Fantasy Toys

Puzzle Box

Cyrus Motakef and 3 OthersSaeed Arida
Satchel Sieniewicz
Sebastian Carpenter

Our group made a puzzlebox. This puzzlebox would unlock when the circut would be completed. You would have to put together the box in order for the circut to be completed. When the circut was completed, a elevator would move up. When you took apart the box the elevator would lower and would lock.

Marble Safari - Post 1

Arlo Sims and Ben Costa

For the last week and a half, Ben, Everett, and I have been making a marble run composed of different animals. We started out by coming up with different ideas for animals that could be part of the marble run. The animals we ended up making were a bird, a monkey, and an octopus. These animals each had different features. For example, the bird flaps its wings when a marble goes around its wheel.  We tried to give the marble run a elegant feel, which is why you will see many filigree patterns among the animals. To make most of the animals, we used the laser cutter for precise cuts. We made many prototypes and improvements before we came up with our final models because there were problems with connecting different pieces, keeping the marbles on track, and integrating design. If we were to continue, we would probably build more safari features and a component that would have a loop. Maybe the marbles would even run forever. Throughout this trying process, we lost a lot of our marbles (literally).We changed materials and mechanisms for some of the animals and completely redesinged others.

Build-A-Bot Modular Helping Robot

George White and William Middlezong

We started by drawing out an image of what we wanted our robot to look like; then got to work.  The next day, we started working on our prototype.  After starting off with a boring square design, we desided to re-think our design to make it more interesting and unique.  We drew up a bunch of ideas, and decided to go with a cylinder shaped design.  Then, we noticed that the wheels were a little small, and the ball barings kept them off the ground.  To fix this, we simply adjusted the size of the wheels so they would be on the ground along with the ball barings.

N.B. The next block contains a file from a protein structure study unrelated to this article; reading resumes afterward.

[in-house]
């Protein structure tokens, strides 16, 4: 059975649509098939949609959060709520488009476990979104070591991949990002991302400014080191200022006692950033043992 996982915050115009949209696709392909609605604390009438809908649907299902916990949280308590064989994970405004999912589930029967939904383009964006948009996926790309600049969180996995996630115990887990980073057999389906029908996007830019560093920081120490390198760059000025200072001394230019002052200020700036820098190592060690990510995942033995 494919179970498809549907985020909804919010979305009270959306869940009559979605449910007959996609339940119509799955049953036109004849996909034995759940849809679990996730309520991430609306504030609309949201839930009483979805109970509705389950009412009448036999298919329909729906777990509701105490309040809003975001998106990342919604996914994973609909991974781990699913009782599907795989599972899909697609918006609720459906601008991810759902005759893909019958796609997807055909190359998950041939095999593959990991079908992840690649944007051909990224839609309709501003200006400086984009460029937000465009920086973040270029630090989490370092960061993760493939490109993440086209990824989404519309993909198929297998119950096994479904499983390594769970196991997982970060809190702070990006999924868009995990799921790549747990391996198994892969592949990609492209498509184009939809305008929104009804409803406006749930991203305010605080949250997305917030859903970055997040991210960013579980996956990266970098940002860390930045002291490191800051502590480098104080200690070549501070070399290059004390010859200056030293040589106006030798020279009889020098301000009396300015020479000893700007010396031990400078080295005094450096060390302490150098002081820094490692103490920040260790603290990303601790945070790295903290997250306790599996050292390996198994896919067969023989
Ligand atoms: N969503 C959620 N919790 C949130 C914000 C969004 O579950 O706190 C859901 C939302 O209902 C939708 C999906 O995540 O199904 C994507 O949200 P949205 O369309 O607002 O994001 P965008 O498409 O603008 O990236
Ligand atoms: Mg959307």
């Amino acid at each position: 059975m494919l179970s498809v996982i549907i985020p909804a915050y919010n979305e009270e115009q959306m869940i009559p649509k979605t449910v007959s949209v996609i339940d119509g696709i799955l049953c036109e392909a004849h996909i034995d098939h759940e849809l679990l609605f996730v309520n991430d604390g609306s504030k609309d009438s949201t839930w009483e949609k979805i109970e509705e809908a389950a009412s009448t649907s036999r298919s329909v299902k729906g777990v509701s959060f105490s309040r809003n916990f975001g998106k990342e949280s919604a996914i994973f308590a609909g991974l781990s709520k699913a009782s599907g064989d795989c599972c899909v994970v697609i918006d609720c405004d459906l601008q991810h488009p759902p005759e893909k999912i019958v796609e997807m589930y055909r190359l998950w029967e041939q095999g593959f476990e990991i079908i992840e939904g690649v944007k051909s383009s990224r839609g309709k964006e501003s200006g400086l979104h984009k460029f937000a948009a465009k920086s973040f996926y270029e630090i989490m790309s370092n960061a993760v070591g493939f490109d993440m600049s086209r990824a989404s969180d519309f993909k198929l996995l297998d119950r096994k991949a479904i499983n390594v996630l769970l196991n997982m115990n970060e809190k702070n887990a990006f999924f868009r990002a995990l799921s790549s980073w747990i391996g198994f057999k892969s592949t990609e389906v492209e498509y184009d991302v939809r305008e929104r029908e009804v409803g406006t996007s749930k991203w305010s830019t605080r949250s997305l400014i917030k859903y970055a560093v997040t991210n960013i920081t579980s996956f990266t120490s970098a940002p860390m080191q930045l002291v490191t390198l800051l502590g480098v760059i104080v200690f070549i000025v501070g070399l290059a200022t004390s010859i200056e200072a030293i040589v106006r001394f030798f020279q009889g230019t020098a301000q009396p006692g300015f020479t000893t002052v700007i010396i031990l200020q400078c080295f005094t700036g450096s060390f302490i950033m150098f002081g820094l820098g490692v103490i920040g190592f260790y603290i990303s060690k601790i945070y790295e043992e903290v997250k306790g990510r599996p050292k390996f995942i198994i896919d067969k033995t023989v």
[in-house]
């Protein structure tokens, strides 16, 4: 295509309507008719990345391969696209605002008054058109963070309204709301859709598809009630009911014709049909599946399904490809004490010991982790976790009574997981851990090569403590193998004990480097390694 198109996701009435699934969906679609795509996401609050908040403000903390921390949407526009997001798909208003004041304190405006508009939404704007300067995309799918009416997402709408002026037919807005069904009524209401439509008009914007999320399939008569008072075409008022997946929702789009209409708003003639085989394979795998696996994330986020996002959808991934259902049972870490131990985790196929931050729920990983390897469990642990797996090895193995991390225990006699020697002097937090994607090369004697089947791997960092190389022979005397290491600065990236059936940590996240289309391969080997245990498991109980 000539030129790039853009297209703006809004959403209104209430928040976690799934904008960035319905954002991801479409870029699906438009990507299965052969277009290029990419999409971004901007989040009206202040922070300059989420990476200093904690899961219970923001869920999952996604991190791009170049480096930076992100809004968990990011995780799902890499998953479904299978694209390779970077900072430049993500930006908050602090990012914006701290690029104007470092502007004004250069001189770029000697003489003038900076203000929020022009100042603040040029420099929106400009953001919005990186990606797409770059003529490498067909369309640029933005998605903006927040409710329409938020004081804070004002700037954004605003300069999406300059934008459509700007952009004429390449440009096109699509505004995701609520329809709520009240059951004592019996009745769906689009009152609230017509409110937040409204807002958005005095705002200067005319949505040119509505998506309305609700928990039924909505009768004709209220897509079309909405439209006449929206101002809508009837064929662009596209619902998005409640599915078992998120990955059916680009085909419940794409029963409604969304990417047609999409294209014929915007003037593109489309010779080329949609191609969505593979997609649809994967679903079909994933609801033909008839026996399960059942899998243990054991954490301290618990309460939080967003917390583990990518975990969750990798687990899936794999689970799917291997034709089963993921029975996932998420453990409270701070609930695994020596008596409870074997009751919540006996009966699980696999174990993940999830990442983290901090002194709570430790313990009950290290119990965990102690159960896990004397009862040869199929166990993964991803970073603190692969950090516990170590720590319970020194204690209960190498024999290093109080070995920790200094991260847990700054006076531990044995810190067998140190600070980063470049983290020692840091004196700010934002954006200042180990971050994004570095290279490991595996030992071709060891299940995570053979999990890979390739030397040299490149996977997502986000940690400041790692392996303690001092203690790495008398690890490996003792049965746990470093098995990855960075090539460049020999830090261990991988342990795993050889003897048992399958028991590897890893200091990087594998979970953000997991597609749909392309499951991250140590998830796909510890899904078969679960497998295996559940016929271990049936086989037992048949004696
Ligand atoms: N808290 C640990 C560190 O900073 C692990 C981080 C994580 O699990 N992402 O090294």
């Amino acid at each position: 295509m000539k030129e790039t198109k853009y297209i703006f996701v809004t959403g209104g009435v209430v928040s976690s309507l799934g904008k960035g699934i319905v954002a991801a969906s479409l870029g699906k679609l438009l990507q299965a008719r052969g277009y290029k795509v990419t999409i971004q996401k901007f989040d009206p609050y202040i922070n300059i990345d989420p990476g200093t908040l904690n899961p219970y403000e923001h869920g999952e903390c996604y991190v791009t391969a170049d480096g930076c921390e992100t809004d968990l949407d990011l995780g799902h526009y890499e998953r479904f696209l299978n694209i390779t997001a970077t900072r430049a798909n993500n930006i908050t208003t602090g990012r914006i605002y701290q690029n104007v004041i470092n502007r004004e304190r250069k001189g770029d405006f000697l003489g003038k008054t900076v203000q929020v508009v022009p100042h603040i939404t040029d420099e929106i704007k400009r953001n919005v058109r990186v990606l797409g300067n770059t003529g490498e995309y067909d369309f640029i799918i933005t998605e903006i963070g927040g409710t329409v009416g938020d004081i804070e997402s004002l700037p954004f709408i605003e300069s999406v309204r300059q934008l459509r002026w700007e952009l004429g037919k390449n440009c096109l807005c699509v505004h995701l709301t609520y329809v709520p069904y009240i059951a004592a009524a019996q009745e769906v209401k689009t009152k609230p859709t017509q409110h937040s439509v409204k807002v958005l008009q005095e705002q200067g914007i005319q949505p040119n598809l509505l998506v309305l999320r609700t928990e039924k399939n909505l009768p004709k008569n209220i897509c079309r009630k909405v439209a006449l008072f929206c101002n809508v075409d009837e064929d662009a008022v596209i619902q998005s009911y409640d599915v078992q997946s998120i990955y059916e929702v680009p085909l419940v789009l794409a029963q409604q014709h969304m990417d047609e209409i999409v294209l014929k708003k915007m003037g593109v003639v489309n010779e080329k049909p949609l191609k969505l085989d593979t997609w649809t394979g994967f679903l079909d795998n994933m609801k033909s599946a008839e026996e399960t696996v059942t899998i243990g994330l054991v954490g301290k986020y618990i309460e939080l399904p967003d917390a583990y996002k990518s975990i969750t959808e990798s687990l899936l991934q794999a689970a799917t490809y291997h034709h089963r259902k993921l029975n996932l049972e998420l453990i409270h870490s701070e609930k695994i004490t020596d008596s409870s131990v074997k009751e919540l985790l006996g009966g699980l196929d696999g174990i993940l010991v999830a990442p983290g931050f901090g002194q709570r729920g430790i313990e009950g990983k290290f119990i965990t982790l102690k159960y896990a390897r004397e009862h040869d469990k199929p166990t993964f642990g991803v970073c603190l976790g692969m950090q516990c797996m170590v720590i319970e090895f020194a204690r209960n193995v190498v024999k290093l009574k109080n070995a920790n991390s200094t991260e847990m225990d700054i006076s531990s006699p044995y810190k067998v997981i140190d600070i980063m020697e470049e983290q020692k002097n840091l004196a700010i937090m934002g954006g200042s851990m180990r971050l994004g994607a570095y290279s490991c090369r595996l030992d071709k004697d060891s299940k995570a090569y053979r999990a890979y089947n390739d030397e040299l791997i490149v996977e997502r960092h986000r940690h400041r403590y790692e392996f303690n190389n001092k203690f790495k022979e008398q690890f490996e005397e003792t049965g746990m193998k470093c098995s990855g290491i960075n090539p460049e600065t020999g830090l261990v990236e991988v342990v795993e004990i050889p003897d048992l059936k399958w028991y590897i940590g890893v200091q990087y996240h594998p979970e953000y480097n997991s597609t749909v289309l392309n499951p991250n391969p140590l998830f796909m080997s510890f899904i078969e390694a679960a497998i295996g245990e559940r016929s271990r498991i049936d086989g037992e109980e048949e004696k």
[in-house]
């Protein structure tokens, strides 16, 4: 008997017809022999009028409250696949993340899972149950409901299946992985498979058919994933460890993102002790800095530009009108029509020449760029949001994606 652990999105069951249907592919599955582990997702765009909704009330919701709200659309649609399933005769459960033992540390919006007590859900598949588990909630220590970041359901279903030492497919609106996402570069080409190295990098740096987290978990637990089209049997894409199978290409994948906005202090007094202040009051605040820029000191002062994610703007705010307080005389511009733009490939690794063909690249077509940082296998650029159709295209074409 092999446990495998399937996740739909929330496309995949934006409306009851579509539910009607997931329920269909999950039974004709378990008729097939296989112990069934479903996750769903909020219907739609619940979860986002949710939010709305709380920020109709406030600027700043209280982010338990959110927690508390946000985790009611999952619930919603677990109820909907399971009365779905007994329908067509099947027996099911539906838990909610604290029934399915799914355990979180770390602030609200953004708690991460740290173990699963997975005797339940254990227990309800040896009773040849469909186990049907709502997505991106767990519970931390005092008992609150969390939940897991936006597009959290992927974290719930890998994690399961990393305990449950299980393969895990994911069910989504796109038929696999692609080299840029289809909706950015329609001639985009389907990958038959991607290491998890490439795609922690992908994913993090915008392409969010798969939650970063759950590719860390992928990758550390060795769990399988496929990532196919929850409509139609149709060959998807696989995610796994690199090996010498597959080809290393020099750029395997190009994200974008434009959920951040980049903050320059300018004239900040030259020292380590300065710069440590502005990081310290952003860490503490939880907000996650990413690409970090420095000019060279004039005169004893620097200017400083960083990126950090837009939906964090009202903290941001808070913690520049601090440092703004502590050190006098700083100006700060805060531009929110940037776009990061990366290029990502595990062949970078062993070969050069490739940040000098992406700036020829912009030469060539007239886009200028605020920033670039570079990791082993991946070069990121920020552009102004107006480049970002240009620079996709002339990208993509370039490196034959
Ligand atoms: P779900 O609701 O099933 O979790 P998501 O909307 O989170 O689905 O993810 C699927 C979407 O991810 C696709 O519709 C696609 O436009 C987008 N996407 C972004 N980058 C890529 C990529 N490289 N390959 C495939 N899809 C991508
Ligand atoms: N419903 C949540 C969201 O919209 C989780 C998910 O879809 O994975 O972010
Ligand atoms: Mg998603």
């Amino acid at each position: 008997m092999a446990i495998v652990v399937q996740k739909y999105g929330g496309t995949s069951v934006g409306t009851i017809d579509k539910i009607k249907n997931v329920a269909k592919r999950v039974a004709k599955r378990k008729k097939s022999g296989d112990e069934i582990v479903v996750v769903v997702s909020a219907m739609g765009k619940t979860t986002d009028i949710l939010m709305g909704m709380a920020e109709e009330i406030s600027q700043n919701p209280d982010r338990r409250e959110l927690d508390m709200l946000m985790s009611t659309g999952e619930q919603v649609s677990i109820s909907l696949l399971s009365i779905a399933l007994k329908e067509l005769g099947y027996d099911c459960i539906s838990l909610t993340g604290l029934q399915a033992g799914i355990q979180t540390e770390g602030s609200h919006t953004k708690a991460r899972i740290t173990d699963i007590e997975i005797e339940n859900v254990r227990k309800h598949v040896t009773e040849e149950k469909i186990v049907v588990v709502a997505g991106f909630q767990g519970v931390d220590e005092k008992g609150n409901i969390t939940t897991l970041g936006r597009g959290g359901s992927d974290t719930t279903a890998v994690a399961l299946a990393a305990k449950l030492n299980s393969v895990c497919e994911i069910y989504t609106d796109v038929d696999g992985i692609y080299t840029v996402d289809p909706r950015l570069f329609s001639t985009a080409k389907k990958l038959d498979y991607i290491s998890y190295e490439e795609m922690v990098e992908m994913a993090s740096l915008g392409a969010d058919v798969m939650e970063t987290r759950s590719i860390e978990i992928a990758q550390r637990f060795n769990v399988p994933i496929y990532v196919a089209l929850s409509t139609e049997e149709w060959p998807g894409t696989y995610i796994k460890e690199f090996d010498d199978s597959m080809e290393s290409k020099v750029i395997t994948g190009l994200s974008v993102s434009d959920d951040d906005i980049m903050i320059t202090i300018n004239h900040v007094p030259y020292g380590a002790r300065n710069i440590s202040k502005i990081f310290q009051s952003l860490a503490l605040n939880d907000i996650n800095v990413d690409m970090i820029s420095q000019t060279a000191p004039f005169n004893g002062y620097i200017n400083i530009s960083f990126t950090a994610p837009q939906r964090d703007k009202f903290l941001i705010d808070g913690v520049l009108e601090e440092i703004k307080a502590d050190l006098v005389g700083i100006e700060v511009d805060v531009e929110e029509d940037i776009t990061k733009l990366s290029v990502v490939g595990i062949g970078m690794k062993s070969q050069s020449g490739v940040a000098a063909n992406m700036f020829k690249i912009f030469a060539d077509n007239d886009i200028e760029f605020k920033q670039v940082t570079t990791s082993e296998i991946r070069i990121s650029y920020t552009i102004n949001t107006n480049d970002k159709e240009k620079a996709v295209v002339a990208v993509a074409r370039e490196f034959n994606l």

There were various issues we encountered along the way.The first problem was simply the circular design.  It could not be all terrain and could definenty not be 4WD. Also I thought The motors were fast and did meet my standard.

. To fix this, we cut our LED strip so that it would not take up as much power, and more power could be allocated to the motors to ensure maximum super fast speed.  Another problem encountered with the bot was that the servos were not functioning correctly.  We had to trouble shoot and figure out the various issues.  They ranged from the servos being dead, to errors in the code which needed to be debugged.  

After facing these various issues in our design, we now feel that we have a super awesome helping robot.  It is able to fit multiple different cool and useful tools on top, like a flashlight, moving bowl, and many more possibilities.  It also looks nice with the flashing LED lights and its unique circular design.